prevalence of M. genitalium in this study is similar to
one study in Canada, with 3.6% infection in pregnant
women (28).
Previous epidemiological investigations for C.
trachomatis in pregnant women have revealed various
associated risk factors for infection including age (in
particular 18-27 years) and socio-economic status
factors like urban residency or low-income (29). In
this study, 75.8% of pregnant women with positive
test results were less than 30 years old and 72.4% of
infected women lived in the city, which confirmed
results of previous research. Also in our study, a
significantly higher detection rate of C. trachomatis
infection was observed among primigravida (82.7%)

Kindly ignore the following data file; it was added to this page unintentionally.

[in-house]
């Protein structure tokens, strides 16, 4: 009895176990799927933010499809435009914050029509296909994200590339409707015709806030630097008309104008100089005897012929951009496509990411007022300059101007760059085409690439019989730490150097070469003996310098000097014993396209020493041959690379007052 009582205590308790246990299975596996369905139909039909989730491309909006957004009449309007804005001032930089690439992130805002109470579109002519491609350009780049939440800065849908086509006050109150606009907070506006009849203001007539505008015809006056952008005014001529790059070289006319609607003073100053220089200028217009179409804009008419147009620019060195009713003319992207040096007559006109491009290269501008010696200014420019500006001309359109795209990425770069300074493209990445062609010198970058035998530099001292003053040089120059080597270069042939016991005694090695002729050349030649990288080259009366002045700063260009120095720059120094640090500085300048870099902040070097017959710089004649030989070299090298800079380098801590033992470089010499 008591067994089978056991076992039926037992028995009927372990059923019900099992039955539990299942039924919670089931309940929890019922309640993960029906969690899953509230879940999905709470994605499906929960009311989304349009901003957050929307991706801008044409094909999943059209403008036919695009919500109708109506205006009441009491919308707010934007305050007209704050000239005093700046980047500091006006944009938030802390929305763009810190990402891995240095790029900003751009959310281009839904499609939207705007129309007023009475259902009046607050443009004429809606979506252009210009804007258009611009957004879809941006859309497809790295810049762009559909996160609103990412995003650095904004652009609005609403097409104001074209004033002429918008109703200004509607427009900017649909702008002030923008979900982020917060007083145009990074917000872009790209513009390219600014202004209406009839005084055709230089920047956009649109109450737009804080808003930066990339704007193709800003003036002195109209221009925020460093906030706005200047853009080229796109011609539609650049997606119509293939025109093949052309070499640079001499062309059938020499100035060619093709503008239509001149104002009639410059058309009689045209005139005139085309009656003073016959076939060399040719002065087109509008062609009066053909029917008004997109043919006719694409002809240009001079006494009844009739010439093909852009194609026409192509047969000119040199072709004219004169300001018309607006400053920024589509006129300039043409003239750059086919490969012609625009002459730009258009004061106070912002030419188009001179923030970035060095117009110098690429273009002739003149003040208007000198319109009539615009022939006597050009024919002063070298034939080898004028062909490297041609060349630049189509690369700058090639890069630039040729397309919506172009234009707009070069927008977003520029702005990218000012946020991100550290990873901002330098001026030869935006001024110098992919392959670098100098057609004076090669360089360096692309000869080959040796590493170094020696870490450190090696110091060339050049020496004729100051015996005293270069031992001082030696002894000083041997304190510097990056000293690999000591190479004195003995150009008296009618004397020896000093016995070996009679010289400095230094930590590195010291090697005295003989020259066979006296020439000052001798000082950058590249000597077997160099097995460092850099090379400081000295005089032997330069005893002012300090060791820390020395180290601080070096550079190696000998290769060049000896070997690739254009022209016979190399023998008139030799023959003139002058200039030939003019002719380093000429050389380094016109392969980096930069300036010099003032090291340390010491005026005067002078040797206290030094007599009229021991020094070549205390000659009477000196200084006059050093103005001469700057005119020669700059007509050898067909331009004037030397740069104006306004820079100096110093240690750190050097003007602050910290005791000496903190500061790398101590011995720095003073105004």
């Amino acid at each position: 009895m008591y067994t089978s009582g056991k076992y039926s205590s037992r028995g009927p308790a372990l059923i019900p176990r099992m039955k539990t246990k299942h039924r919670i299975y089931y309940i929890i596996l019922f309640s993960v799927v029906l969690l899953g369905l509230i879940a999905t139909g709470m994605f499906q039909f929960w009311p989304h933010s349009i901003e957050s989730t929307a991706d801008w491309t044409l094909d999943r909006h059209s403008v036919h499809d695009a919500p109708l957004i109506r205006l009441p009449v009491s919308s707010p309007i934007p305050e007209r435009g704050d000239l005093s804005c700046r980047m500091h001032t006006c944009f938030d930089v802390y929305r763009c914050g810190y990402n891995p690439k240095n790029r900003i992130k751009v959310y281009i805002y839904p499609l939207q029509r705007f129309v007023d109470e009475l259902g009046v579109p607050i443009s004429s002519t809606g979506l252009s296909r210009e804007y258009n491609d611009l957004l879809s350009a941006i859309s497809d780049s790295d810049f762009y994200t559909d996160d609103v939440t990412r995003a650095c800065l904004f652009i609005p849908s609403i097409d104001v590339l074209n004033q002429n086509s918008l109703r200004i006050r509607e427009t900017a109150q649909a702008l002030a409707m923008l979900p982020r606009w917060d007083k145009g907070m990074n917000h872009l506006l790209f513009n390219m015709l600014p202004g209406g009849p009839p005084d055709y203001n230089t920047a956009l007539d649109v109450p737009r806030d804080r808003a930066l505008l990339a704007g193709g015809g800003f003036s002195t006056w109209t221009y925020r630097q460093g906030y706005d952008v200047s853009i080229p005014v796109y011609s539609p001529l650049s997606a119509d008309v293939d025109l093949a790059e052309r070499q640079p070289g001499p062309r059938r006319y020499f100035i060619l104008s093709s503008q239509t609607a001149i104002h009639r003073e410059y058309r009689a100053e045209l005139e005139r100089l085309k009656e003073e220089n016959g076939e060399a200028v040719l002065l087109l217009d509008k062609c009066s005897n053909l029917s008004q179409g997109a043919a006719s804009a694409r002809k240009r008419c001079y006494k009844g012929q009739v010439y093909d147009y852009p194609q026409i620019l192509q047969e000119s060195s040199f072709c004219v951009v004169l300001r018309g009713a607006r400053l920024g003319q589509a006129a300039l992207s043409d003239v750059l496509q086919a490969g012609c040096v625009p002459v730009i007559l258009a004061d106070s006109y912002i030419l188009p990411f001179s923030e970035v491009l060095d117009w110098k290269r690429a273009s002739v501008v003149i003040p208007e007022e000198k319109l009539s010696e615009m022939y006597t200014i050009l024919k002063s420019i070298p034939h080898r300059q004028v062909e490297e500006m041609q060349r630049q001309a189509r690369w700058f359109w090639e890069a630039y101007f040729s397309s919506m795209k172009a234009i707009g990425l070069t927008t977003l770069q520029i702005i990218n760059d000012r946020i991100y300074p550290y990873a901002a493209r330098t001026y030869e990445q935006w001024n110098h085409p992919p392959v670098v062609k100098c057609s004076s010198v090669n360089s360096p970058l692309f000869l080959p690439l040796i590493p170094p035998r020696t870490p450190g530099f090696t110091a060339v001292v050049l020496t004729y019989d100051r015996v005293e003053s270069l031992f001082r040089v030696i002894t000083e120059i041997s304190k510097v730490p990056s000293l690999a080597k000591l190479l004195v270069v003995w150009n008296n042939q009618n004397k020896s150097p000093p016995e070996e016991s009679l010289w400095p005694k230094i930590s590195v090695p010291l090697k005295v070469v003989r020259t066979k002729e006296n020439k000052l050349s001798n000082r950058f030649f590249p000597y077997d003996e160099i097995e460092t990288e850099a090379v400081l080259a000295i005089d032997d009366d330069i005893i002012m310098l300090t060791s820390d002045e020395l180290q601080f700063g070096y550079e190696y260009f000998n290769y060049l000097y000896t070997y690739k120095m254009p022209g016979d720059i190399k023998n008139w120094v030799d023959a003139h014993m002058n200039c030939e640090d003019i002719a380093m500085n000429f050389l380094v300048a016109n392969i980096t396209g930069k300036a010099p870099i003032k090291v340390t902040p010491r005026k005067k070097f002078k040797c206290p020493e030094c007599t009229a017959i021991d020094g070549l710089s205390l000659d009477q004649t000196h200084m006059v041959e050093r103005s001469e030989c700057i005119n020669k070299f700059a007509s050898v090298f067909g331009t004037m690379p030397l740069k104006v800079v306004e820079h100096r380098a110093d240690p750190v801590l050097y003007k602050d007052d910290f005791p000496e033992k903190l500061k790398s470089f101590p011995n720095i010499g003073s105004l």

compared to, multigravida (17.3%) and is similar to
results of one study in Japan that demonstrated the
prevalence of C. trachomatis was significantly higher
among this group ( primigravida) of pregnant women
Based on several studies, one of the leading causes
of prenatal mortality is prematurity. Asymptomatic
bacteriuria, gonococcal cervicitis and bacterial
vaginosis are strongly associated with preterm
delivery, but the role of C. trachomatis was less clear
(31). Recently, new studies report that infections
with C. trachomatis are associated with premature
delivery in pregnancy and our findings confirmed this
(32, 33).
In many studies, researchers have indicated C.
trachomatis and infection caused by this microorganism
as a risk factor in abortion, prenatal mortality and
stillbirth (34). Although a weak association was